The Leather Tanning Industry: In Focus

Among the three sub-sectors of the leather sector, the tanning industry is the most important and fundamental of all. There are more than 200 tanneries while the majorities are concentrated in the Hazaribagh area of Dhaka. More than 400 million square feet of raw hides and skins are processed and exported by tanneries each year in recent times. This sub-sector earned revenues in excess of USD 330.16 million during 2011-12 with a growth rate of more than 10 percent. The importance of this sub-sector is grounded on the regular and abundant supply of raw materials from the local livestock base. Additionally, the significance of this sub-sector also stands on the fact that it holds key to the enormous growth potential of other two sub-sectors. It is evident from research that the sector loses massive value addition opportunities in exports as 50% of leather is being exported as lower value-added products in the form of semi-finished and finished leather. Even though the other 50% is being converted into footwear and leather products, most of the exports are targeted towards low-end market. These findings indicate that the planned development of the tanning industry could help entrepreneurs of other leather sub-sectors to tap bigger export potentials. Nevertheless, the quality of processed leather from local tanning industry has not much helped leather goods and footwear exporters to garner more export earnings by using locally processed leather for producing and exporting leather goods and footwear to high-end market.

However, there have been several reasons behind the inability of this sector to reach the fullest potential. This is primarily due to operating constraints stemming from its production base in Hazaribagh, Dhaka, where there are minimal waste management systems and inadequate industrial layout planning. In recent times, EU has shown deep concerns about the environmental damages caused from open discharge of effluents and chemicals by the tanneries to the river Buriganga. Many developed countries including EU do not import leather and leather goods processed in Hazaribagh. On this backdrop, government and leather associations agreed in 2003 to relocate leather factories to a new Tannery Estate outside the capital city to a new tannery estate where there would be a CETP (Central Effluent Treatment Plant) for environmental safeguards. Nonetheless, as some technical issues remained unresolved for a long time since then, it took almost a decade for leather associations and BSCIC to reach a consensus regarding cost-sharing of CETP construction and of the overall tannery estate.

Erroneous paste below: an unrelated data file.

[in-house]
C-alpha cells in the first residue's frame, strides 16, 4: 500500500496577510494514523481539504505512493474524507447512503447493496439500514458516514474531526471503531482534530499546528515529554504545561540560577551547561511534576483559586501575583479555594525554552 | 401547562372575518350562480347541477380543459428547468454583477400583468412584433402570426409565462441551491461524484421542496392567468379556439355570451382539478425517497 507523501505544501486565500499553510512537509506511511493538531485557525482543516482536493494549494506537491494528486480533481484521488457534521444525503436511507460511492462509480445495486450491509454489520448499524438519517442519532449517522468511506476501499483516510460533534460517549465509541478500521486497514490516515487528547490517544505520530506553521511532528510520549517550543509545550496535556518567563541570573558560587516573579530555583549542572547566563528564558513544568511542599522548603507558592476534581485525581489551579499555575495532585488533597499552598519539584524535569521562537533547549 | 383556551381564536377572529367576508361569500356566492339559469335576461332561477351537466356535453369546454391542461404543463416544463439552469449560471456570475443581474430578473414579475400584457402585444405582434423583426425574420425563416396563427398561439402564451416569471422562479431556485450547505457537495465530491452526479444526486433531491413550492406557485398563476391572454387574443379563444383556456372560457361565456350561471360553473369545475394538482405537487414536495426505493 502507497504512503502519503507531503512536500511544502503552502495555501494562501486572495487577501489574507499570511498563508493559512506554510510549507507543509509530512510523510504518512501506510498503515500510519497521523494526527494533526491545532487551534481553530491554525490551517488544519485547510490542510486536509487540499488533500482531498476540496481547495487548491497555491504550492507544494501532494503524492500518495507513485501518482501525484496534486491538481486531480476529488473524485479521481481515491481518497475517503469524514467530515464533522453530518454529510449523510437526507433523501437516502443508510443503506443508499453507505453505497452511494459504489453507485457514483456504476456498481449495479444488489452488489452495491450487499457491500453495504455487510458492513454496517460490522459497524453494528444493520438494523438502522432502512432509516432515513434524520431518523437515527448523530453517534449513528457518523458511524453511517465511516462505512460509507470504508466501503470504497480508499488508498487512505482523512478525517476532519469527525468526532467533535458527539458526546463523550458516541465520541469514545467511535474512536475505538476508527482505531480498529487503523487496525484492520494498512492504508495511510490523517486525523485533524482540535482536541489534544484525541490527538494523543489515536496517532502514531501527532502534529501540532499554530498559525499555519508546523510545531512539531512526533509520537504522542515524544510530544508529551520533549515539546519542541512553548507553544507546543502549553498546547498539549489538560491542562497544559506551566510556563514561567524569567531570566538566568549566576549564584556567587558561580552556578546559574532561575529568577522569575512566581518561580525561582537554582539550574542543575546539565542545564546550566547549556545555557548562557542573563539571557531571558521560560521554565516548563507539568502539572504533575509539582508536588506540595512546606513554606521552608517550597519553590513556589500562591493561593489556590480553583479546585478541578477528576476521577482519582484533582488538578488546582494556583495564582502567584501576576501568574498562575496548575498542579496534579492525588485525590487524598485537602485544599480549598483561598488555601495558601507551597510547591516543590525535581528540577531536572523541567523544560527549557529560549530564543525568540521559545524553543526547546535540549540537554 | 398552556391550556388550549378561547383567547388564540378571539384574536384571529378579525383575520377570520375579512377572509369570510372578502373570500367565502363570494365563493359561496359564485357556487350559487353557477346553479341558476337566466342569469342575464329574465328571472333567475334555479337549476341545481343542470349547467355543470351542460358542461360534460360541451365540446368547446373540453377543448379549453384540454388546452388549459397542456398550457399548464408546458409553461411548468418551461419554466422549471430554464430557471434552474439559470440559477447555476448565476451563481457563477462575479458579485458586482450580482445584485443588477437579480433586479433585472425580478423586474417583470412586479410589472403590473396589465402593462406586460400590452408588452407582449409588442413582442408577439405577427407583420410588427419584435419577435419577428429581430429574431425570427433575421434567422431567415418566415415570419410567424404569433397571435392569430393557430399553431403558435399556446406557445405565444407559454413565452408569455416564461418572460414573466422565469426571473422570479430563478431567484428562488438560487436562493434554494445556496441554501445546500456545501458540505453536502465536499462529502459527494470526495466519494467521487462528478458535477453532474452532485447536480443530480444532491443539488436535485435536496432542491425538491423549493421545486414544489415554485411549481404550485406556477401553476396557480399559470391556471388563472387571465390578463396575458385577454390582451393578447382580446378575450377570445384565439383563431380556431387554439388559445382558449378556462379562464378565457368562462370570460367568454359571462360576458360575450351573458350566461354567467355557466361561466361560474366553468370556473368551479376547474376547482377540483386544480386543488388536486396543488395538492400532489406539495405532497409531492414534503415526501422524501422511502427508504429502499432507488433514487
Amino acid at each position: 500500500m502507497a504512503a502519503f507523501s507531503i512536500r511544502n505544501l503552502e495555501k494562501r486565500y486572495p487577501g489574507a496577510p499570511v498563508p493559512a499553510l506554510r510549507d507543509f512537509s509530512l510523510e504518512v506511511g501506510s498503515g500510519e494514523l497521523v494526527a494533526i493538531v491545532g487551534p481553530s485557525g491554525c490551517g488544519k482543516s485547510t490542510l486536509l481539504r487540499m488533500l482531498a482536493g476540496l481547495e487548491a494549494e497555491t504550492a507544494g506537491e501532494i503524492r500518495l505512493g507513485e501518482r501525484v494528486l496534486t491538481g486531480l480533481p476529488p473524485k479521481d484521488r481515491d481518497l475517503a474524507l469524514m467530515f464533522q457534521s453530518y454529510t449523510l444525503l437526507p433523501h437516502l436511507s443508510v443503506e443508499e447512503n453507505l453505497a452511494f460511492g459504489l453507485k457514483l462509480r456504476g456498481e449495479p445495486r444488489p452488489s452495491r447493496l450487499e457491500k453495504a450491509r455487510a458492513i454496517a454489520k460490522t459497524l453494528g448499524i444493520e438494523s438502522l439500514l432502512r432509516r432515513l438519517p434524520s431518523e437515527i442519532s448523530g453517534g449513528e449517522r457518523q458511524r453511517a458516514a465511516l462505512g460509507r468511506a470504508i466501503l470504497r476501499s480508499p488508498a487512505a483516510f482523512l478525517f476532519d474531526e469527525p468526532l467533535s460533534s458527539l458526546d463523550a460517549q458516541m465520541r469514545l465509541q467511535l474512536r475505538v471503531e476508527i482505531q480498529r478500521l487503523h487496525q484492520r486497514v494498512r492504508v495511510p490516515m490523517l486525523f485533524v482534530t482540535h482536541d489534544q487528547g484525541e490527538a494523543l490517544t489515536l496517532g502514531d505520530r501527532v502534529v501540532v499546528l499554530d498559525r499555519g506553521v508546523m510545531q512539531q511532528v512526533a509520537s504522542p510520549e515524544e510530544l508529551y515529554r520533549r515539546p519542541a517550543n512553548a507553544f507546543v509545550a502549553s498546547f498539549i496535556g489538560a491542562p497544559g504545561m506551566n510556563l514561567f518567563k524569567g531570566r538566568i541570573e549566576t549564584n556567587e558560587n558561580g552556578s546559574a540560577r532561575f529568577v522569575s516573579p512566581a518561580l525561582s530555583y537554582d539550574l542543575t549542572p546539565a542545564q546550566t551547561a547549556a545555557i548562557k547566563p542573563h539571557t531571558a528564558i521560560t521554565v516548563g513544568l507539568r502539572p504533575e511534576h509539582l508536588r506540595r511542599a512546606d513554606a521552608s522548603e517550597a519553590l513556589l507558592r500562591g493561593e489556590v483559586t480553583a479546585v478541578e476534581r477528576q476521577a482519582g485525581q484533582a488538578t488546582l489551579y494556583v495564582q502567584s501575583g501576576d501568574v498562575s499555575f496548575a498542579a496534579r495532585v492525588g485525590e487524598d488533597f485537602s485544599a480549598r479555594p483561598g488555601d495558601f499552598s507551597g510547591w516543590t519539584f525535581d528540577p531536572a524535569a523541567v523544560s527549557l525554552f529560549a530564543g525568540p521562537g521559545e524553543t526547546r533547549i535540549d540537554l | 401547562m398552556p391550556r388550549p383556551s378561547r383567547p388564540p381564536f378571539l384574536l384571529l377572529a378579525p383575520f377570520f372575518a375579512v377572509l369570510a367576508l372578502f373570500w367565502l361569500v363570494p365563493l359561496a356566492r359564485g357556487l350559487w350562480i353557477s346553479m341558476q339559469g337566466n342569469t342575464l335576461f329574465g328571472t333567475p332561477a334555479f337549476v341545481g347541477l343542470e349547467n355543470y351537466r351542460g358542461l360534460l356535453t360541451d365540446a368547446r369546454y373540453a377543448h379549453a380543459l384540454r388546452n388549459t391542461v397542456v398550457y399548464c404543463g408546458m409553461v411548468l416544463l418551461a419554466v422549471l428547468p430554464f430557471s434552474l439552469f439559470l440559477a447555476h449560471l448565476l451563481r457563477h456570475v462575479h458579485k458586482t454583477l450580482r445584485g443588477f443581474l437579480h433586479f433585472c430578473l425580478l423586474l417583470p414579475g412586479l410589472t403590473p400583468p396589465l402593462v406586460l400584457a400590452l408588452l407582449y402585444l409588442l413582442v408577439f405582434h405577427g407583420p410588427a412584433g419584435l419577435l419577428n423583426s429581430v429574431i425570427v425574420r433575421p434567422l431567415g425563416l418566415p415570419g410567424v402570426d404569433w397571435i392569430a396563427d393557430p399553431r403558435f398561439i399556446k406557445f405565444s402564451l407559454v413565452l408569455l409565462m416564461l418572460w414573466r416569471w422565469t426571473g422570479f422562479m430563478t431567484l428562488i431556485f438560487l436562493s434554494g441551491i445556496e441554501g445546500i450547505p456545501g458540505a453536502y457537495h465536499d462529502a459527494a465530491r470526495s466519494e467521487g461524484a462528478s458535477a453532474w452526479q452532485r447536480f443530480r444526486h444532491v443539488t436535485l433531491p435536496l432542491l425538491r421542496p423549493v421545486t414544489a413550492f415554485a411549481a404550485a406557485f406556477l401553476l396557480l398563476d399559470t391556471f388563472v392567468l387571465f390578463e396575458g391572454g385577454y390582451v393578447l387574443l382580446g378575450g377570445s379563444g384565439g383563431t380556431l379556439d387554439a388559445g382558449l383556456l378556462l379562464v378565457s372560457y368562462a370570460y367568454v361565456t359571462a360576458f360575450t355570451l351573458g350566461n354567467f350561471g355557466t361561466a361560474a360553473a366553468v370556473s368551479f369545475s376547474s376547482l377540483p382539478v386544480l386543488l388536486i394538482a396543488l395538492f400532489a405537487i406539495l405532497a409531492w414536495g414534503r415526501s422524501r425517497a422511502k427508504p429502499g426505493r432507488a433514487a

However, after a long time, the relocation issue regained the momentum in the face of immense pressure from the EU, with threats from EU to stop importing Bangladeshi leather goods and footwear besides leather. Relevantly, formation of a unique coalition to put forward proper incentives for the entrepreneurs, and regaining of confidence and understanding between leather associations and BSCIC have also helped the momentum to thrive. Lately in October 2013, BSCIC and leather associations signed the revised MoU to finally relocate the tanning industry to the new Tannery Industry Estate by 2015. As a result, the Hazaribag-centric tanning industry is now legally bound to relocate most of the factories from Dhaka to a new environmentally compliant tannery estate that is somewhere 20 kilometer away from the current location. This relocation of tanneries to the new industrial estate would help tannery entrepreneurs to process leather in environmentally compliant factories. Additionally, it will also help other producers to produce leather goods and footwear by using locally processed leather that will eventually ensure higher value addition for these products, and entrance to high-end market as well.